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December 02, 1993 - Image 13

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The Michigan Daily, 1993-12-02

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The Michigan Daily - Weekend etc. - Thursday, December 2, 1993 - 5

Spending the di
By DIRK SCHULZE cense to spend more than the GNP of
Oh me oh my, what a sheltered most developed nations on your video.
world I live in here at school, away As eye candy, it is more sickeningly
from home and away from cable. With over-the-top than Circus Peanuts.
the television in my apartment, I'm It is hard to tell the commercials
lucky to get NBC well enough to from the videos. They flash by too
distinguish Kramer from George. No fast, their soundtrack a mix of hip-
c:able and no MTV. So innocent. So hop and electronic beats and that zany
sheltered. So lucky, I thought. How- new grunge stuff. A clue: commer-
ever, by not watching the music chan- cials are shorter.
nel, I was missing out on a phenom-
ena that defines what popular music Axi Rose In black and
is these days. MTV is a visual radio white really does not
station that reaches the country and
thus can affect sales more than any look much better than
regional AOR or college rock station. Axi Rose in color.
And the folks in charge are not
afraid to use their power. They wield Slash, however,
their control like a blunt instrument, benefits from the
no more gentle and no less effective.
Over Thanksgiving, I took it upon treatment and appears
myself to sit through many many hours haughty, wistful and
of MTV, without using the remote
control and with as little mental wan- reserved, even a little
dering as possible. So be it. An easy thoughtful
task, I thought; a few hours here, a "t
few hours there and I shall emerge
unscathed and ready to tackle finals. Radiohead is a creep. I wish he
Not so. The images, the music, the was something special; I suspect he
cut-and-paste editing, Duff, the lights, smells, though not like teen spirit.
the smoke, the Day-Glo paint... all Maybe the kids like it. Crazy kids.
bleeding together into a stew of in- Why is Billy Corgan painting his
comprehensibility from which only a ice cream truck? Why is he driving an
few concrete thoughts emerge intact. ice cream truck? Is this the same set
Axl Rose in black and white really that they use for those Taco Bell ads?
does not look much better than Axl Admittedly, the Smashing Pumpkins'
Rose in color. Slash, however, ben- "Today" is one of the catchiest songs
efits from the treatment and appears I've heard, but I just do not under-
haughty, wistful and reserved, even a stand the video. That's probably
*ittle thoughtful. alright. I've understood very little of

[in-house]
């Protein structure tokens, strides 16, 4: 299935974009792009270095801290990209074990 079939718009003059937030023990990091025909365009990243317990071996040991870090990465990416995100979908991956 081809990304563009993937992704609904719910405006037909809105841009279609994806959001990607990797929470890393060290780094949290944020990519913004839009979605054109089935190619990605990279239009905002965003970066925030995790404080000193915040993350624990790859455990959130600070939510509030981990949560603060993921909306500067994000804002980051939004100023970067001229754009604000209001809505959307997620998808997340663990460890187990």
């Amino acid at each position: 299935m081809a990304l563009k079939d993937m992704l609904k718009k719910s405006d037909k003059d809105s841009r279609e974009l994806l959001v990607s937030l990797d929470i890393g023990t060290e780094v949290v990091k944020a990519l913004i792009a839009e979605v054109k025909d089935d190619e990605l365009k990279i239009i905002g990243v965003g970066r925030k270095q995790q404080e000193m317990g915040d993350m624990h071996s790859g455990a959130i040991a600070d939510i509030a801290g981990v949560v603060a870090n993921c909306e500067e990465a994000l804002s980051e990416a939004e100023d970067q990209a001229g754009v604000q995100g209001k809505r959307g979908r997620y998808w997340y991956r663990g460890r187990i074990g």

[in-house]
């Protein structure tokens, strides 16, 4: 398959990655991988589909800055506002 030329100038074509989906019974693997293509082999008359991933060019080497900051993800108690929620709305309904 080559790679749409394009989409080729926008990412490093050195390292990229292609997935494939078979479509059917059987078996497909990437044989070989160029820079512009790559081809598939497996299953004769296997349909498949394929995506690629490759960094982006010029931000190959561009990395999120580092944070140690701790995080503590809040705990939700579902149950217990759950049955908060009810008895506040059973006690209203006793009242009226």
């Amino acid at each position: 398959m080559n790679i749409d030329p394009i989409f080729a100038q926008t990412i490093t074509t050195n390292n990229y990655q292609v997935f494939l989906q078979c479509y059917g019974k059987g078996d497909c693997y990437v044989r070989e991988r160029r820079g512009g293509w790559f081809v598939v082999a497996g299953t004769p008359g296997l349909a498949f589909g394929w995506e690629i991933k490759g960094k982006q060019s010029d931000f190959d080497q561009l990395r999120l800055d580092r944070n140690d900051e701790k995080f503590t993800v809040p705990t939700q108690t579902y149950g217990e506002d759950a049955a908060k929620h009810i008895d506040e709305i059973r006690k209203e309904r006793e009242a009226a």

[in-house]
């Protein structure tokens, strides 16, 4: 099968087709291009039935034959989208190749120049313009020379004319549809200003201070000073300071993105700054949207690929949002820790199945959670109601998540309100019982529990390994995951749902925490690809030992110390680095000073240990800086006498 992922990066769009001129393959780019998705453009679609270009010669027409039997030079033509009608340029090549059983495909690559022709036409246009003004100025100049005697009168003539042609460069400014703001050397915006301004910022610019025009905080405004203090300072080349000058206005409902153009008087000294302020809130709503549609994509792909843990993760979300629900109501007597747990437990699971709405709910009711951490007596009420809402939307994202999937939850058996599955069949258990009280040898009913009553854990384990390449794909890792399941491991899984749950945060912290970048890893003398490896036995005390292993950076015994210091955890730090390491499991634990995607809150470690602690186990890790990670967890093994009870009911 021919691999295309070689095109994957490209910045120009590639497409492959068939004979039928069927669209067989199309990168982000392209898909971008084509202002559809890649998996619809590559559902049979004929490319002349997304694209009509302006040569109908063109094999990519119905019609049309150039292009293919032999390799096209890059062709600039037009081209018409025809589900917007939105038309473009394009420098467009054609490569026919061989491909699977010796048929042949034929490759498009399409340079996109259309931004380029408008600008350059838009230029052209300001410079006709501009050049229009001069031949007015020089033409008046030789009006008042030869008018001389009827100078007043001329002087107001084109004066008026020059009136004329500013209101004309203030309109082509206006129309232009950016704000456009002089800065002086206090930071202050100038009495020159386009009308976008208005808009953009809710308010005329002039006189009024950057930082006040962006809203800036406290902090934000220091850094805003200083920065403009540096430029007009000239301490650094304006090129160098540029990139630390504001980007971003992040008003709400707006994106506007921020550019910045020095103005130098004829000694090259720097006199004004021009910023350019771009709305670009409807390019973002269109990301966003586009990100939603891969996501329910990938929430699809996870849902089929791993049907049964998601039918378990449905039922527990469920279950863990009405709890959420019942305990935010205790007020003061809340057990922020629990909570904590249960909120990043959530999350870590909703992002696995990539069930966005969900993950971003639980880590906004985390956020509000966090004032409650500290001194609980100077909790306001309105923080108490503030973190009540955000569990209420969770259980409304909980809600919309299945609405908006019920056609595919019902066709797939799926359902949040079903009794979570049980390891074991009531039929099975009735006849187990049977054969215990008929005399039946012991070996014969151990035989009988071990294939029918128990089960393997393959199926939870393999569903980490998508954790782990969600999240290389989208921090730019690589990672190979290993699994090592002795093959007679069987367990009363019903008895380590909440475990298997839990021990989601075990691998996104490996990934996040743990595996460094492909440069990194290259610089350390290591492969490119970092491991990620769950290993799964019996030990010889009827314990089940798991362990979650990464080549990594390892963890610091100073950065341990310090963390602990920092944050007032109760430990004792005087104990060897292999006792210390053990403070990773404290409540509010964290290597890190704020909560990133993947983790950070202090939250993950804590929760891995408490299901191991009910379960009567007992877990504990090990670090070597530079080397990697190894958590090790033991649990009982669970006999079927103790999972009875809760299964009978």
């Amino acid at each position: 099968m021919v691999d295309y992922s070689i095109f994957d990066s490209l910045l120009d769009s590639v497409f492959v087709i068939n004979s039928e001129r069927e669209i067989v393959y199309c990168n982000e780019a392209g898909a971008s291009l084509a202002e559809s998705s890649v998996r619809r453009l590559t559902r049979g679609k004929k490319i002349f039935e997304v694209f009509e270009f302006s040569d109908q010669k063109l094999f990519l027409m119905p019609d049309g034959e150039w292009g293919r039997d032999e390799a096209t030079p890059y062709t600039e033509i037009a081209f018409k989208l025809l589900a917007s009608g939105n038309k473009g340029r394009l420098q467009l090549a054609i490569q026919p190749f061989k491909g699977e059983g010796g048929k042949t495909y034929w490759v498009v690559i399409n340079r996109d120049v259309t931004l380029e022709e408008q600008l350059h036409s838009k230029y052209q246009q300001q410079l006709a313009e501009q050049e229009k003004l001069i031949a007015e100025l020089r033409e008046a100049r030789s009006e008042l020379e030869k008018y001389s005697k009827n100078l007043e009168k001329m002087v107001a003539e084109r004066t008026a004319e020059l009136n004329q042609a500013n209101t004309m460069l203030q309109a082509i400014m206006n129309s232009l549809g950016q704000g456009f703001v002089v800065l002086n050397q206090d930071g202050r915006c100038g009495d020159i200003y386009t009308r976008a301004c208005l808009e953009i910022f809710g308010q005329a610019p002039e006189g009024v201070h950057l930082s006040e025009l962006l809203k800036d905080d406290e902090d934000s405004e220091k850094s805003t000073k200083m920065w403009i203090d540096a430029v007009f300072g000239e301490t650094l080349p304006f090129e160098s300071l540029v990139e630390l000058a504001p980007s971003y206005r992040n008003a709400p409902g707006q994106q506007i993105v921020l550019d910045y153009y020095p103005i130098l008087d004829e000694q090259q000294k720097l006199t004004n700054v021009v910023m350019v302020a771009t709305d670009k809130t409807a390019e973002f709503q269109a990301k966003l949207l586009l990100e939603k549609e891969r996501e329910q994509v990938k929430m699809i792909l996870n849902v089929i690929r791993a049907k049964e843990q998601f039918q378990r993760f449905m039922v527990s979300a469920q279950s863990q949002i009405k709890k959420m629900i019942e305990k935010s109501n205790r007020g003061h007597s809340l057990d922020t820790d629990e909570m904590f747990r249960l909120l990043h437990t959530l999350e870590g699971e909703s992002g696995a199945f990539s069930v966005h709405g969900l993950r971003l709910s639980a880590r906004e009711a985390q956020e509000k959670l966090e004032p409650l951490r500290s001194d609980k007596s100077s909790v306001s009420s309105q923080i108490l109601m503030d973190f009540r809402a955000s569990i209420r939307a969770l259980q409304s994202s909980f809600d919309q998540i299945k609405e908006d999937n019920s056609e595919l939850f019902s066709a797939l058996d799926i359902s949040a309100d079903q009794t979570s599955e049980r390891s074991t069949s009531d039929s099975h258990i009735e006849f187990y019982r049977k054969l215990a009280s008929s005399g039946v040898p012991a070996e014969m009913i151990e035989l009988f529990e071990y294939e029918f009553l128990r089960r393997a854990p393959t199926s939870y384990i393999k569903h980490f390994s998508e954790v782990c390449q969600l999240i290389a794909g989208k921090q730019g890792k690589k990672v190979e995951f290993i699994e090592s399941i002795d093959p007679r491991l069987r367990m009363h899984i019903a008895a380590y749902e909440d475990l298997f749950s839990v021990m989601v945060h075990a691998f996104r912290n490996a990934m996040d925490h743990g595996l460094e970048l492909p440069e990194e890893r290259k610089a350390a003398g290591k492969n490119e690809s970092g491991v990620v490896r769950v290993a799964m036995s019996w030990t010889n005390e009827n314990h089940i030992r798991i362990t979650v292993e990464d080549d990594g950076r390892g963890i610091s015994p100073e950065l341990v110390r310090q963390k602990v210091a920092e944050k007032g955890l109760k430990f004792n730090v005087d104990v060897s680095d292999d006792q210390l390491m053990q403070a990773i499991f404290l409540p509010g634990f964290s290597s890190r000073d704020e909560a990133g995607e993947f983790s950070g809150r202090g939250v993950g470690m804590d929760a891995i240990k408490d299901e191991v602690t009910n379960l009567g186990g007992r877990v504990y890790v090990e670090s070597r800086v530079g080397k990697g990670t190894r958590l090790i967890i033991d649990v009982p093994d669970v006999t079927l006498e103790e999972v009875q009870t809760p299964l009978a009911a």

This Meatloaf thing has got to go. what I've seen. "I'll burn my eyes
Fine, your album from the '70s still out," he sings. I think I already have.
goes gold every year, I can accept Adam Curry is an ugly man. I
that. But that does not give you li- remember seeing him on Dial MTV

iy with Mom, apple pie and MTV

in tenth grade when he had big long
Bon Jovi hair. Now it is short and
even uglier. Them there sideburns
have got to go.
Ah, what hath the computer age
wrought upon us? Apparently,
Aerosmith and the band's latest video
"Amazing." It's a funky fresh state-
of-the-art computer-generated virtual
reality thang that, in a daring example
of visual sampling, shows clips of
another Aerosmith video, "Cryin'. "
Wacky. Stevie and the boys are lookin'
a little old and wrinkled, to tell you
the truth. It might have done them
some good to look into a little com-
puter enhancement for themselves.
Rock and roll will never die, I guess-
it just gets older and older.
The Breeders' "Cannonball" only
begs the question of who is cuter:
Kim or Kelly Deal? A great song.
Here, I appreciate having the visual
with the audio for it offers the chance
to see the little smile that creeps across
Kim's face when she sings "I'll be
your whatever you want / The bong in
this reggae song."
I thought Beavis and Butt-Head
were kinda funny at the Sick and
Twisted Animation Festival last year,
but to watch them for more than five
minutes becomes rather painful. I find
my nerves on edge every time they
mutter "Uh" and take a four second
pause. I'm not saying Beavis could
not find his way to the GRE if you
gave him slow directions, but mul-
tiple choice would be way beyond
this air guitar guru. Besides, White
Zombie? Beavis and his pal better
receive royalties for every record the
band sells after being deemed "cool"
by the philosophical duo.

The Breeders are a fine specimen of MTV music, but they double their pleasure with the twins Kim and Kelly Deal.

The Church is on MTV's "Alter-